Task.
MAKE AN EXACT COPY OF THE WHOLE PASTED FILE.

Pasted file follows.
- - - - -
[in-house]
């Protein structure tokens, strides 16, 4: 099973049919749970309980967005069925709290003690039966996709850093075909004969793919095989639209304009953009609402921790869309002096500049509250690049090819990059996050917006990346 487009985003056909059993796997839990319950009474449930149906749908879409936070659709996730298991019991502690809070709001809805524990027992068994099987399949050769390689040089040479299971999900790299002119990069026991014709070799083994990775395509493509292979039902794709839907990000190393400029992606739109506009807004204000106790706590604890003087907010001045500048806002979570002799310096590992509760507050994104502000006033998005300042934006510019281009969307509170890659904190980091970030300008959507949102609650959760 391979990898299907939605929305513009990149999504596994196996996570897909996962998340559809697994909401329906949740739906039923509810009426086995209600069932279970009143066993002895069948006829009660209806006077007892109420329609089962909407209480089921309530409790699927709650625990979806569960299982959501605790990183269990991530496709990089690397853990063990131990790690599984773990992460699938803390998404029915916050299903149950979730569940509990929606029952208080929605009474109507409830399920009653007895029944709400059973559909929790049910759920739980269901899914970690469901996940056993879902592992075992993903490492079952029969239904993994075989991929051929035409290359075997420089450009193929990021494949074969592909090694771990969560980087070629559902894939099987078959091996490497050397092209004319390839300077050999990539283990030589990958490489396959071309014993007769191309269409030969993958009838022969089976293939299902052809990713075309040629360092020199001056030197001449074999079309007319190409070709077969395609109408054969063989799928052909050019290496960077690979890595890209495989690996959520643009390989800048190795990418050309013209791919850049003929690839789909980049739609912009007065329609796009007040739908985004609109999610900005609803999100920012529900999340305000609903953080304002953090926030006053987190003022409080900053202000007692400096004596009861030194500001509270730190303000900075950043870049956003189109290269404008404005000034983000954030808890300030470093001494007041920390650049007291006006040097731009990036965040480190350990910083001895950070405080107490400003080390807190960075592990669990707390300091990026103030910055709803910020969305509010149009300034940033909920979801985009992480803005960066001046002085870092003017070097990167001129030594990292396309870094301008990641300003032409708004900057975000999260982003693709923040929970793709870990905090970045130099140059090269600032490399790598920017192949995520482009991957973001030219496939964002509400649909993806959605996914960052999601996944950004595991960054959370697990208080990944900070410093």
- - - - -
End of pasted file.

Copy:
[in-house]
């Protein structure tokens, strides 16, 4: 099973049919749970309980967005069925709290003690039966996709850093075909004969793919095989639209304009953009609402921790869309002096500049509250690049090819990059996050917006990346 487009985003056909059993796997839990319950009474449930149906749908879409936070659709996730298991019991502690809070709001809805524990027992068994099987399949050769390689040089040479299971999900790299002119990069026991014709070799083994990775395509493509292979039902794709839907990000190393400029992606739109506009807004204000106790706590604890003087907010001045500048806002979570002799310096590992509760507050994104502000006033998005300042934006510019281009969307509170890659904190980091970030300008959507949102609650959760 391979990898299907939605929305513009990149999504596994196996996570897909996962998340559809697994909401329906949740739906039923509810009426086995209600069932279970009143066993002895069948006829009660209806006077007892109420329609089962909407209480089921309530409790699927709650625990979806569960299982959501605790990183269990991530496709990089690397853990063990131990790690599984773990992460699938803390998404029915916050299903149950979730569940509990929606029952208080929605009474109507409830399920009653007895029944709400059973559909929790049910759920739980269901899914970690469901996940056993879902592992075992993903490492079952029969239904993994075989991929051929035409290359075997420089450009193929990021494949074969592909090694771990969560980087070629559902894939099987078959091996490497050397092209004319390839300077050999990539283990030589990958490489396959071309014993007769191309269409030969993958009838022969089976293939299902052809990713075309040629360092020199001056030197001449074999079309007319190409070709077969395609109408054969063989799928052909050019290496960077690979890595890209495989690996959520643009390989800048190795990418050309013209791919850049003929690839789909980049739609912009007065329609796009007040739908985004609109999610900005609803999100920012529900999340305000609903953080304002953090926030006053987190003022409080900053202000007692400096004596009861030194500001509270730190303000900075950043870049956003189109290269404008404005000034983000954030808890300030470093001494007041920390650049007291006006040097731009990036965040480190350990910083001895950070405080107490400003080390807190960075592990669990707390300091990026103030910055709803910020969305509010149009300034940033909920979801985009992480803005960066001046002085870092003017070097990167001129030594990292396309870094301008990641300003032409708004900057975000999260982003693709923040929970793709870990905090970045130099140059090269600032490399790598920017192949995520482009991957973001030219496939964002509400649909993806959605996914960052999601996944950004595991960054959370697990208080990944900070410093």